Last time, we discussed what you should do before you go for any audition
and we stopped at you arriving early, so let’s go straight into today’s part which is what you should do when you get to the audition venue.
At every professional audition, you are most likely to be auditioned based on first-come-first-served basis, unless you are going for “call backs
” where you might be auditioned based on who you are paired with.
So, when you get to the venue, don’t just sit in your car, or in some corner. Ask for a list, where your name and your arrival time will be written. And let your name be legible because if the coordinator comes out to call people and he/she can’t read your name because of your poor handwriting, you might just miss your chance to be auditioned on time. Another important thing is your phone number and e-mail address; write them very clearly and always write your primary phone number first, as it’s the one they are likely to call when inviting you for call backs.
You are also most likely to be given a sticky tag with same number as the one on your audition form. You are meant to paste the tag on your upper body for the camera to see as you go in to face the judges. It’s important you place it correctly so it won’t be too hard to sort out your form when they are playing back the video.
2. BE CONFIDENT AND BE PREPARED:
The audition starts from when you walk into the room, so walk in with confidence, be aware of your surroundings, smile at the judges and greet warmly. Do not put yourself into an emotional “state” trying to “get into character” before you walk into the room, or else you’ll miss the opportunity to reveal your own personality when you walk in, and God forbid, have a meaningful and fun conversation with the judges in the event they want to. Remember not to be overly chatty or too eager to please, and don’t flirt with the judges even if you know any of them. Please don’t! You are there for a serious business; keep everything moderate. It’s also advisable to have a monologue ready to perform at an audition whether you have been pre-informed or not. Most presenters’ auditions will ask you to present something of your own, your own story. Be prepared because you would want to be memorable; the judges are seeing hundreds of people in a day.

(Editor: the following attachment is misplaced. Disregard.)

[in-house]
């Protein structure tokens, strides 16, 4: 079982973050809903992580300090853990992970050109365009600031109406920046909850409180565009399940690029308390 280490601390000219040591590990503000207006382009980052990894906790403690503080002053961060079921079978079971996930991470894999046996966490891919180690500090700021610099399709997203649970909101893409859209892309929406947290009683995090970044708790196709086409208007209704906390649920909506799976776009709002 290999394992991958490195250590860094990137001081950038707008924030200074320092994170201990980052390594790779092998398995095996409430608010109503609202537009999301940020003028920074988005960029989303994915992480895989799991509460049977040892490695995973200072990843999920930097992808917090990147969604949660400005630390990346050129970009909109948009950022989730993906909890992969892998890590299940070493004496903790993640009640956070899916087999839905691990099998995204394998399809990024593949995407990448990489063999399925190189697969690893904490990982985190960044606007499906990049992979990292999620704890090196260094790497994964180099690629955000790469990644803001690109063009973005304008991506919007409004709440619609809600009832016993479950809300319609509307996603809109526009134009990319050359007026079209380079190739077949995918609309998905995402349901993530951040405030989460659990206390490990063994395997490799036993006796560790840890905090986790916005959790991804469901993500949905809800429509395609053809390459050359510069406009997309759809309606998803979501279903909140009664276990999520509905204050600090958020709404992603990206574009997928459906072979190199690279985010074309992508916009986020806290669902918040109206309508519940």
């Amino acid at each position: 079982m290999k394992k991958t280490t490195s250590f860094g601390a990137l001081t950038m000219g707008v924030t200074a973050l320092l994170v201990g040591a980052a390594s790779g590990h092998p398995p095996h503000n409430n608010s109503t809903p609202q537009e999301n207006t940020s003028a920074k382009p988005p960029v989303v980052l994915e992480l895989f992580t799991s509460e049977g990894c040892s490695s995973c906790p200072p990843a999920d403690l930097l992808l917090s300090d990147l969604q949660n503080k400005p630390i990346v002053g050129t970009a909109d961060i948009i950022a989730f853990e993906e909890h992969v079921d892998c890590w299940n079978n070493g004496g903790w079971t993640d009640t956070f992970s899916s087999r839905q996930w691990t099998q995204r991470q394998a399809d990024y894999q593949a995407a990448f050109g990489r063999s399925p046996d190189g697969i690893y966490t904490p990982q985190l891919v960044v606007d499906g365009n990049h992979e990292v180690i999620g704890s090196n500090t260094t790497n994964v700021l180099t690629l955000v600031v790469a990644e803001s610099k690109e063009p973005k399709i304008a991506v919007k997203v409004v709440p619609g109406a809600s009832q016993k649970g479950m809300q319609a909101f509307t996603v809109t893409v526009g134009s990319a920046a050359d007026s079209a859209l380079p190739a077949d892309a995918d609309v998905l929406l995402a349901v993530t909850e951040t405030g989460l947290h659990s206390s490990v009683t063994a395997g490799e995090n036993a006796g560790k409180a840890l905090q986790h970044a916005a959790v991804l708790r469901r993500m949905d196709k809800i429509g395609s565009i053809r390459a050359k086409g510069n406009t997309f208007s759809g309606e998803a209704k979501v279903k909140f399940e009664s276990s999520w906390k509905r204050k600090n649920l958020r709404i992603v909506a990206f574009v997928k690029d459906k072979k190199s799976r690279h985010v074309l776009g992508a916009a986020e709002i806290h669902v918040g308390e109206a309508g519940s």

3. LISTEN ATTENTIVELY:
The panel of judges will always give you some instructions. Your job at the time is to listen very well; you don’t want to come across as an actor who doesn’t know how to listen. They will ask you to introduce yourself, turn to the right, towards them, to the left, and back towards them; this is for the camera to get your profile shots. And then they will ask you to tell them what role you are auditioning for. This process is called “slating”,
and it is a simple process of telling your name, age (sometimes) and the role you are auditioning for in the case of a theatrical audition, so keep it simple and semi-formal. All you need to do is look into the camera and say “Hello, my name is Chris Bamidele Oyeyemi, I am 30 years old and auditioning for the role of Dayo”